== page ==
Greece-Turkey Relations: From Past to Present

Geographically surrounded by the Aegean sea, Greece and Turkey despite being neighbouring countries have exchanged strenuous relationship for decades. The nations have been sailing on the boat of unfriendly relations with some brief intervals of generosity exchanged between the two. However, on the whole, there has been a disruption in the region due to the heated exchange of arguments which take a heavy toll upon the peace and harmony. What are the crucial factors which flare the feud amongst the nations? Why is the national government of both states not immersing in a sequel of consensus conversations? How has this provoked the cultural and ideological difference between the nation? How is Hagia Sophia a bone of contention between the two nations? Is humanity dead or there is an attempt to do so?  The present article will attempt to bring into fore the yore which has designed the present relations between the two nations.

The journey from Roman to the Ottoman Empire

The expanding empire of the Romans consolidated their position within the then Hellenistic Greek kingdom with the Battle of Actium. After the Roman empire exhibited the sign of weakening the Eastern Roman Empire or the Byzantine Empire took its shape to preserve the legacy of the Romans. The Byzantine Empire provided the sanctum for Orthodox Christianity to flourish. The Greek culture withstood on the relics of early Latin romano culture. The Byzantine empire established its capital at Constantinople, presently recognised as Istanbul located in modern-day turkey. The Ottoman Turkish invaded the Byzantine empire and the latter started losing their territories gradually to the Muslims. The Turks in the quest for enlarging their empire commenced expanding towards the west. The Greeks did not like this expansionary nature of the Turks and called for the Crusades. However, as ottomans grew powerful they took over the Constantinople and this marks the end of Byzantine in 1453.

The ultimate victory of the Turks meant a disaster for the Greek and their culture. The Greeks found their identity threatened under the autocratic rule of ottomans and continuously rebelled against their power. The entangled relations between Greeks and Turks have determined their fate in the present times.

How Greek and Turks became independent?

As the ottoman regime thrived the Greeks found themselves in the devastating situation. They carried within them a spirit to free themselves from the suffocating clutches of ottomans. With the assistance of Britain, France, and Russia the Greeks fought for its interdependence from ottomans. The Greek War of Independence  (1821-1831) was reflecting the enlightened attention of the Greek populace who were no longer ready to face the domination of ottomans. With the treaty of Constantinople in July 1832, Greek declared itself as an independent state. Those who were at the helm of affairs in independent Greece thought to enlarge their territorial area as they found their state small and to this ottomans were against. The sequel of Balkan Wars (1912-1913) shook the ottoman empire to the foundation and henceforth they lost some of the territories to the Greeks. World War I played a climacteric role in defeating the ottomans and erasing their consolidated existence. The series of incidents infuriated the Turks who in turn waged war for gaining its independence under the leadership of Mustafa Kemal Ataturk. The Turkish War for Independence (1919-1923) managed to crush Greece and further compelled them back to the Aegean sea.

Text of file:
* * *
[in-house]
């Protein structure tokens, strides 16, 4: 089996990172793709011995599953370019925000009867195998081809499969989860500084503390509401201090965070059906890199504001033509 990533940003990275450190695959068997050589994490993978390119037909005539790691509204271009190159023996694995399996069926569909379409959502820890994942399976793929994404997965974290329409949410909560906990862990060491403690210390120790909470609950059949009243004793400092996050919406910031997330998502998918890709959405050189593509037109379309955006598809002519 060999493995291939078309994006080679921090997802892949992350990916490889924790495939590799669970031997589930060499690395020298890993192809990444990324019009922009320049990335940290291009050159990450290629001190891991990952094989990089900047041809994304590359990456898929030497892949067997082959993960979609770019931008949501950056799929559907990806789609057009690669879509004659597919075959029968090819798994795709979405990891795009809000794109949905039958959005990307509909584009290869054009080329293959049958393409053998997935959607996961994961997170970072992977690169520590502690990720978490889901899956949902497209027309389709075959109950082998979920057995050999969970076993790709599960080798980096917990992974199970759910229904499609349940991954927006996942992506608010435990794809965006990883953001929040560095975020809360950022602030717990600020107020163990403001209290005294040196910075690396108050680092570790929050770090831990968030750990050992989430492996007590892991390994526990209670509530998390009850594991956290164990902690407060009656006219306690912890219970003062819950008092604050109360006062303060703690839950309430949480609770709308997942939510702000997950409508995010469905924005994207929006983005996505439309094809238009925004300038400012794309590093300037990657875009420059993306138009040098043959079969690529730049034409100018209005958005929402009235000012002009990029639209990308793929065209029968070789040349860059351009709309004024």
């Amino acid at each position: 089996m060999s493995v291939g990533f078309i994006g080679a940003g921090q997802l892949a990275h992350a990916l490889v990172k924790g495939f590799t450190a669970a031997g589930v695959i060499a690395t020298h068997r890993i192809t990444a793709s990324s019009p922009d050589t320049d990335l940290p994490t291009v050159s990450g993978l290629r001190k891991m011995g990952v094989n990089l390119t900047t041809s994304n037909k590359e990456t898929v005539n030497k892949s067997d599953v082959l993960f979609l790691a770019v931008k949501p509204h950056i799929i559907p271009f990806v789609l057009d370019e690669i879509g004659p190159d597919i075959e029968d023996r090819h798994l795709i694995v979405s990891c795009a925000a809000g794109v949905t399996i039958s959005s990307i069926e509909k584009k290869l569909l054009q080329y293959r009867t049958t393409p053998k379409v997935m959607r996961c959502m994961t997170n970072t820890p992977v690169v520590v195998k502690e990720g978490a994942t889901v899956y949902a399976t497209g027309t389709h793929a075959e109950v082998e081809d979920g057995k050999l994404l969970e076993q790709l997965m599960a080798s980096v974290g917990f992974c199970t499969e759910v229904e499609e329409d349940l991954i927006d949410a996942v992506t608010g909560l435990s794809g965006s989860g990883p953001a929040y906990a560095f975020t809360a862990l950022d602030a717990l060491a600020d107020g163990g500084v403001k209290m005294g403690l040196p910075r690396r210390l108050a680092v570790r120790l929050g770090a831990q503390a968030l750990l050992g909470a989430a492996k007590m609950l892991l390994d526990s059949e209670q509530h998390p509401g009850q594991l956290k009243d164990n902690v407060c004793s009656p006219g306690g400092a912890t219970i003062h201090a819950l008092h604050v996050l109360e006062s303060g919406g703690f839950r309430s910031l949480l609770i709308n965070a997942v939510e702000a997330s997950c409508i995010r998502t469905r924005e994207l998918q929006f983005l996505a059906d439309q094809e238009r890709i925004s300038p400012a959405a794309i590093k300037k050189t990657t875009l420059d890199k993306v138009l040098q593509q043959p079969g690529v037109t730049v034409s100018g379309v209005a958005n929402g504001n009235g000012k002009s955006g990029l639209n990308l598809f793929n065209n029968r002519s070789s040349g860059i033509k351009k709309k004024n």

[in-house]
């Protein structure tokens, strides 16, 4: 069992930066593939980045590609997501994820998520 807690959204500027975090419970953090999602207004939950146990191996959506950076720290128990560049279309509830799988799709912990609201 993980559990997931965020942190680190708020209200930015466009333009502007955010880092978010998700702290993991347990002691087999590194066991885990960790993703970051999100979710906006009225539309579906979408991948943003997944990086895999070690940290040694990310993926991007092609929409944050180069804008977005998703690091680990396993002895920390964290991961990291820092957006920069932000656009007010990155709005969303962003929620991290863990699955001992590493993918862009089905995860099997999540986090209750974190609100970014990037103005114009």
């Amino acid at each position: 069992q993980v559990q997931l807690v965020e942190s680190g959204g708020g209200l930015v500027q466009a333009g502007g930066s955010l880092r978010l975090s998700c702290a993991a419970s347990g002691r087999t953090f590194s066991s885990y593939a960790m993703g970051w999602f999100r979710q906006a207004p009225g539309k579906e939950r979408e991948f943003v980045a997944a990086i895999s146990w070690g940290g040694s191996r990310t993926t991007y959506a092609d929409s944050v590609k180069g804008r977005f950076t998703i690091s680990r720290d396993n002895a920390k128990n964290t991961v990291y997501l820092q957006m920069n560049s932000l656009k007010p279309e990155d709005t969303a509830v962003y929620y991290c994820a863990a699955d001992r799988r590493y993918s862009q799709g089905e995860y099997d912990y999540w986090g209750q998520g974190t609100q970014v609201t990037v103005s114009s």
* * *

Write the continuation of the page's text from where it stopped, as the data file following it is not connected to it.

Image source: United World International

Treaty of Lausanne: Uprooting People from their Ancestral Land.

The Independence of Turkey signified that it thereafter attained the identity of a nation-state. This automatically highlighted that the existing Greeks who have been settled there were to be uprooted as they did not belong to Turkey. 

As a result, both Greek and Turks decided to exchange the population. This exchange of population was no less than a draconian punishment for the people who were going to be segregated from their ancestral land. The enormous population exchange was the result of the disintegrated old empire and the emergence of the new state. Does this mean there was no respect for morality and humanity? Sadly the answer to this is yes as the new government never bothered about the people who were going to suffer from the mental, emotional, and psychological trauma. This concept of nationality has a very narrow meaning. Is it right to stimulate violence and bloodshed to protect one’s ethnicity? No, rather an attempt should be made to foster peace through negotiations. The people should cherish the cult of humanity, cooperation, shared heritage, and cultural celebrations. The experiences shared by the refugees from both the end pictures the brutality they underwent en route to their “own country”. Oral stories shared by the contemporary generation in both the countries voice the cruelty which their forefathers and foremothers have gone through. Those who cherished the culture of their own soil were now compelled to learn and adjust to the ” new culture” which was their own. The distortion of the intangible heritage which inbuilt the collective sense of identity among the people was shaken to the foundation for which the nation-state government has no ears to lend.

The Cold War Era